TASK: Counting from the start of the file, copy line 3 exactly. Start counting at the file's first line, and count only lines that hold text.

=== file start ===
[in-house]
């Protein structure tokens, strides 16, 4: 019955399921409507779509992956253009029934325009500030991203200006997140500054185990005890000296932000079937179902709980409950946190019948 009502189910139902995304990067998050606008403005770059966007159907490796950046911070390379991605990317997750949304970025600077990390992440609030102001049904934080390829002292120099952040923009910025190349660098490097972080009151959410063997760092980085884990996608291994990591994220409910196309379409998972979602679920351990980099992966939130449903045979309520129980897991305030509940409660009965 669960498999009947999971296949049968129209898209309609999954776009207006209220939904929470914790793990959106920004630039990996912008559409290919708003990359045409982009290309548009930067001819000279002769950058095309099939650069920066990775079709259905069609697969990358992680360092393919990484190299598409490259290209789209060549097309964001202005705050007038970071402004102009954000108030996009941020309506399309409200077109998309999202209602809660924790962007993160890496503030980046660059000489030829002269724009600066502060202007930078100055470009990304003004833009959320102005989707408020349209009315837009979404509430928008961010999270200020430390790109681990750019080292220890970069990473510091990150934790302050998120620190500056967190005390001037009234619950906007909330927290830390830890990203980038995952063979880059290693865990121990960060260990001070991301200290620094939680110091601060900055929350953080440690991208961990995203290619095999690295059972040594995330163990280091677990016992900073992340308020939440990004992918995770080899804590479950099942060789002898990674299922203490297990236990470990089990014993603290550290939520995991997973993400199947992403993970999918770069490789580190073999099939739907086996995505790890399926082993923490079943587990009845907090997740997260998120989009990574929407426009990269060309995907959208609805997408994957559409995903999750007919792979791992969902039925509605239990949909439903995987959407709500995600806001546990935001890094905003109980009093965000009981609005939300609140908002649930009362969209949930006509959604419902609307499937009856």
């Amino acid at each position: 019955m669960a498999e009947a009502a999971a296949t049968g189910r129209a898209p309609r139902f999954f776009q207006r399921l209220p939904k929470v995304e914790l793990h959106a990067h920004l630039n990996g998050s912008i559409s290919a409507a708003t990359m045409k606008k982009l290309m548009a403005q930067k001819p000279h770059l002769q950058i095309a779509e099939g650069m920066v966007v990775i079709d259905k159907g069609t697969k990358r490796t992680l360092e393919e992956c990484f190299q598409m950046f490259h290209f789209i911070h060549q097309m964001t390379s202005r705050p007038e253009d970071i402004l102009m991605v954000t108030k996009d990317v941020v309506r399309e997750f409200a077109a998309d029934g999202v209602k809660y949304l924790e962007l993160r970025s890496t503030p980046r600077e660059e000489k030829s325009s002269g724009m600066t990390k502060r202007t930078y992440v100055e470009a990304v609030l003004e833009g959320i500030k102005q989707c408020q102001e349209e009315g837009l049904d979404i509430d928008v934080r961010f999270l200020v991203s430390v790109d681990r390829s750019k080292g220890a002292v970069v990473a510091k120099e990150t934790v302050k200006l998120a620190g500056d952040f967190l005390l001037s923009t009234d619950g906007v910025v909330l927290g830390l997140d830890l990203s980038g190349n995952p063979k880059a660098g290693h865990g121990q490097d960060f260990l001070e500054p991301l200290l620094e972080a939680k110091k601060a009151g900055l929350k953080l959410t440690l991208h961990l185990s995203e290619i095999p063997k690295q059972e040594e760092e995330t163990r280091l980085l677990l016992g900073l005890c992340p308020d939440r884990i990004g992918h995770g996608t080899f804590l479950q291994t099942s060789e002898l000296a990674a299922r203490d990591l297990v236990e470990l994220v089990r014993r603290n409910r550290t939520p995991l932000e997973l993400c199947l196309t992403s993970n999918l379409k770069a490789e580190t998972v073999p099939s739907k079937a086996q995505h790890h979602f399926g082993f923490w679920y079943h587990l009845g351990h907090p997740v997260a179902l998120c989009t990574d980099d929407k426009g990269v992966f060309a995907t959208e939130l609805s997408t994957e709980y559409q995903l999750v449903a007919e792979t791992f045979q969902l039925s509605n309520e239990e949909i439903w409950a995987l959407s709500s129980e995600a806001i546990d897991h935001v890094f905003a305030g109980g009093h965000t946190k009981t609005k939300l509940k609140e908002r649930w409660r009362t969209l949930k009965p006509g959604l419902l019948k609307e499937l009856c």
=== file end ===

């Amino acid at each position: 019955m669960a498999e009947a009502a999971a296949t049968g189910r129209a898209p309609r139902f999954f776009q207006r399921l209220p939904k929470v995304e914790l793990h959106a990067h920004l630039n990996g998050s912008i559409s290919a409507a708003t990359m045409k606008k982009l290309m548009a403005q930067k001819p000279h770059l002769q950058i095309a779509e099939g650069m920066v966007v990775i079709d259905k159907g069609t697969k990358r490796t992680l360092e393919e992956c990484f190299q598409m950046f490259h290209f789209i911070h060549q097309m964001t390379s202005r705050p007038e253009d970071i402004l102009m991605v954000t108030k996009d990317v941020v309506r399309e997750f409200a077109a998309d029934g999202v209602k809660y949304l924790e962007l993160r970025s890496t503030p980046r600077e660059e000489k030829s325009s002269g724009m600066t990390k502060r202007t930078y992440v100055e470009a990304v609030l003004e833009g959320i500030k102005q989707c408020q102001e349209e009315g837009l049904d979404i509430d928008v934080r961010f999270l200020v991203s430390v790109d681990r390829s750019k080292g220890a002292v970069v990473a510091k120099e990150t934790v302050k200006l998120a620190g500056d952040f967190l005390l001037s923009t009234d619950g906007v910025v909330l927290g830390l997140d830890l990203s980038g190349n995952p063979k880059a660098g290693h865990g121990q490097d960060f260990l001070e500054p991301l200290l620094e972080a939680k110091k601060a009151g900055l929350k953080l959410t440690l991208h961990l185990s995203e290619i095999p063997k690295q059972e040594e760092e995330t163990r280091l980085l677990l016992g900073l005890c992340p308020d939440r884990i990004g992918h995770g996608t080899f804590l479950q291994t099942s060789e002898l000296a990674a299922r203490d990591l297990v236990e470990l994220v089990r014993r603290n409910r550290t939520p995991l932000e997973l993400c199947l196309t992403s993970n999918l379409k770069a490789e580190t998972v073999p099939s739907k079937a086996q995505h790890h979602f399926g082993f923490w679920y079943h587990l009845g351990h907090p997740v997260a179902l998120c989009t990574d980099d929407k426009g990269v992966f060309a995907t959208e939130l609805s997408t994957e709980y559409q995903l999750v449903a007919e792979t791992f045979q969902l039925s509605n309520e239990e949909i439903w409950a995987l959407s709500s129980e995600a806001i546990d897991h935001v890094f905003a305030g109980g009093h965000t946190k009981t609005k939300l509940k609140e908002r649930w409660r009362t969209l949930k009965p006509g959604l419902l019948k609307e499937l009856c």